5 takeaways as more Euro 2020 knockout spots are decided in group finales

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One year later, Euro 2020 is finally underway. At the end of every matchday, we’ll be dissecting the biggest talking points from all the action. Below, we look back on Monday’s games.

De Boer has big decision to make

The Netherlands already secured top spot in Group C, but Frank de Boer was reluctant to make changes after two rather unconvincing displays to begin the tournament. Nine players kept their places in the XI to face North Macedonia on Monday, as the head coach sought a morale-boosting win to take the Dutch into the knockout rounds.

He got exactly that with a 3-0 victory, but one of the two players given an opportunity in the starting lineup suddenly made his job more challenging. Donyell Malen, the 22-year-old PSV Eindhoven attacker, added a new dimension to the team, creating the most chances in the match (four) and providing an assist for Memphis Depay that underlined the potential of their partnership up front.

Malen gained possession in his own defensive third, surged upfield, and then steered his run down the right channel after offloading the ball to Depay. Malen was at full speed when he got the ball back, but he had the presence of mind to roll it across the 18-yard box to Depay’s left foot. It was a superbly executed counter-attack.

Piroshka van de Wouw – Pool / Getty Images Sport / Getty

“You see that every time they play together, they look for each other; they also get on well,” Wesley Sneijder, who has a record 134 caps for the Dutch men’s team, told Simon Hughes and James McNicholas of The Athletic before the tournament kicked off. “There’s a lot of movement with those two in the front. And I would rather opt for movement, with two players who can dive into the spaces, than a static striker.”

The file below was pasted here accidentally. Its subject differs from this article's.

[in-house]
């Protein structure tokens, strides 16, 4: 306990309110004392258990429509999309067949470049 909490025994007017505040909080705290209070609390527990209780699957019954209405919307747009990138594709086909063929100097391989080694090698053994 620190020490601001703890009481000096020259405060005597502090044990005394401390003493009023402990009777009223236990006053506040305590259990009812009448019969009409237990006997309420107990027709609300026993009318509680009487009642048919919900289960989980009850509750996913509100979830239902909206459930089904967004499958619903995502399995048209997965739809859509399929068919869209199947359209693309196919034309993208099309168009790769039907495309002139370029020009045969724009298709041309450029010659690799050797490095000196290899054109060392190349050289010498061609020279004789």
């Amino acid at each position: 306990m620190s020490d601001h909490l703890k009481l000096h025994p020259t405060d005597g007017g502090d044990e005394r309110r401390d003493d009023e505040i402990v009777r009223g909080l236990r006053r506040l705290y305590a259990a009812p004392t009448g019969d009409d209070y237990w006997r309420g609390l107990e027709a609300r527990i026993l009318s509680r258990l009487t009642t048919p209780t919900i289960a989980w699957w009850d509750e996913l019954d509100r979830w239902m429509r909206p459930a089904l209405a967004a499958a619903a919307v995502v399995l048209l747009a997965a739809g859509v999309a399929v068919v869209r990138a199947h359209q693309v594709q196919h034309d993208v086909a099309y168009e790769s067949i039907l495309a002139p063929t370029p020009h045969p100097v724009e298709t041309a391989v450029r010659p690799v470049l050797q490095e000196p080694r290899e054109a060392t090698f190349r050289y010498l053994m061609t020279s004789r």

The static strikers are obviously Wout Weghorst and Luuk de Jong, two experienced, gangly frontmen who are yet to bring Depay’s talents to the fore. There will be pressure for De Boer to start the promising Malen ahead of Weghorst and De Jong in the round of 16 following his impressive 66-minute showing.

Alaba leading Austria into unchartered territory

When Austria needed its talisman most, David Alaba answered the call with a stellar performance in Monday’s monumental win over Ukraine.

The Real Madrid-bound superstar simply couldn’t be stopped and tormented Ukraine on route to helping Austria clinch its first-ever berth in the knockout round of the European Championship. His phenomenal vision and precision were on full display, as Alaba often joined Austria’s attack to put Ukraine’s defense under loads of pressure.

Just over 20 minutes into the contest, he was at the center of the biggest goal for Austria at the Euros, teeing up Christoph Baumgartner with a flawless cross from a corner for what would be the winner. It was his second assist of the tournament.

The 1-0 victory – Austria’s second-ever win in the tournament – ensured an automatic place in the last 16, during which dependence on Alaba will continue to be massive against an unbeaten Italy side. Italy is undoubtedly the safe bet to advance, but Austria can make things interesting if its star can bring out the best in his teammates with another strong display.

Best is yet to come for Belgium

It was always going to be a tall order for Finland. And, for over an hour, securing an unlikely point against Belgium looked possible until Roberto Martinez’s men stepped up late in the match to slam the door on Finland’s hopes of securing an automatic spot in the last 16.


The Red Devils overcame the stubborn challengers with a wonderful attacking display, as Kevin De Bruyne starred once again to help Belgium top its group and finish the opening round with a perfect record.